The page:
I have a friend who says all she did to lose weight was use small plates at suppertime. I’m married to a former farmer who recognizes small plates as suitable only for dessert — it runs in the genes. In January we were at a convention of farmers at Asheville’s famed Grove Park Inn, and… Continue reading Smaller plates; butterscotch apple crisp in the slow cooker
I thought I’d try not eating in front of the television for Lent. I know, right? How difficult can that be? Jesus didn’t even have television; it’s giving up a luxury only momentarily each day. I failed on the first try. Didn’t yet feel up to driving 35 minutes each way to go to church,… Continue reading 40 days and 40 nights
Elizabeth Taylor in her old age said the elastic waistband was a girl’s best friend. Diet gurus, though, advise “The elastic waistband is bad for your diet” so I’ve been trying to wear real waistbands with buttons and zippers and stuff. And clothes that fit, not caftans suggestive of a camel ride. I feel, in… Continue reading Planet Fatso; tortellini slow-cooker soup
So it’s really not my fault! Gretchen Reynolds in today’s New York Times writes about the different responses of obese and normal weight women watching other women exercise. During this discussion she says — just as if everyone knew: … Continue reading Help, I need a different brain!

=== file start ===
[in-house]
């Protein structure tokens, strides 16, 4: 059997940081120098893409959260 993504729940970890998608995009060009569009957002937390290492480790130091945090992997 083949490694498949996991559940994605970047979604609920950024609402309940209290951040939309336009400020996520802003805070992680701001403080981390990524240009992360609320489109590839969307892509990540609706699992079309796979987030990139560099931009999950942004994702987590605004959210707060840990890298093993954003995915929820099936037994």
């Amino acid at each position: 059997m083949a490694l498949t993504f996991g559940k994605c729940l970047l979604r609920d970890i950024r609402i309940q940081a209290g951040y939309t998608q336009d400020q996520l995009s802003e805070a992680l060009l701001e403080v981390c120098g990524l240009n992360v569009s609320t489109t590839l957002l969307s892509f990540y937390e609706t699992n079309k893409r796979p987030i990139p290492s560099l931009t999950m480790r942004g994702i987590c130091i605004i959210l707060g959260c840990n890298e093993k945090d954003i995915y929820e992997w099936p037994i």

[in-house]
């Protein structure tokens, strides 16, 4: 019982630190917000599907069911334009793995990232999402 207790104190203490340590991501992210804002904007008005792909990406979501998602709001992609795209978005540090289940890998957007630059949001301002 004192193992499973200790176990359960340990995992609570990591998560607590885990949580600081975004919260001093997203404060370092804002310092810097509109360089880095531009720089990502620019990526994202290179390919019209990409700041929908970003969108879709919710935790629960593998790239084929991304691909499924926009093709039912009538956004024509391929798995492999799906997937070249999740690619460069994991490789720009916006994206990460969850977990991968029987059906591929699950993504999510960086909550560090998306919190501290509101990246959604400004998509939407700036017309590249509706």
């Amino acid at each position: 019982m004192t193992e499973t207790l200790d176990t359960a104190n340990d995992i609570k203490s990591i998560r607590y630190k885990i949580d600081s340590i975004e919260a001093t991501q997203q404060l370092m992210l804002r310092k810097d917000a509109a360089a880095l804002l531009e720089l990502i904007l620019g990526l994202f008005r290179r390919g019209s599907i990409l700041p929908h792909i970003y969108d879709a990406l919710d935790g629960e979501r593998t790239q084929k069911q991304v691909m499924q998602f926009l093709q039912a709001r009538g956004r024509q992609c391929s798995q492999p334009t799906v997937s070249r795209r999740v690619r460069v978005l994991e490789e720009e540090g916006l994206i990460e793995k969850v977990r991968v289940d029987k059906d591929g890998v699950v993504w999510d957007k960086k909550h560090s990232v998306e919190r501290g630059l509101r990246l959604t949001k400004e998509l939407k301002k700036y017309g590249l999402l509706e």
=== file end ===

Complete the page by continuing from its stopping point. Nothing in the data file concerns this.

Things I need to accept: 1. All weight “lost” will be found as soon as I think I can eat like a normal-weight person. I dropped to 186 pounds before my high school reunion in August and, magically, I’m back up to 203 after yesterday’s first of two Thanksgiving dinners this week. Beef producers should… Continue reading Ten commandments
You asked what it was like to put our youngest on the plane for 4 months in East Africa. Sad. Scary. Lonely, even though her father and I share this challenge. We’re both eating like bears getting ready for a Wyoming winter (I’ve put back on 9 of the pounds I lost for my high… Continue reading Saying goodbye
“At most, there are two kinds of dysfunctional families: those who don’t talk enough and those who talk too much.” Elizabeth Wurtzel, Prozac Nation, 1994 I grew up in the first kind and married into one of each. Visits to my first in-laws featured late-night, alcohol-fueled rants of the George and Martha “Who’s Afraid of… Continue reading Spring still sprung **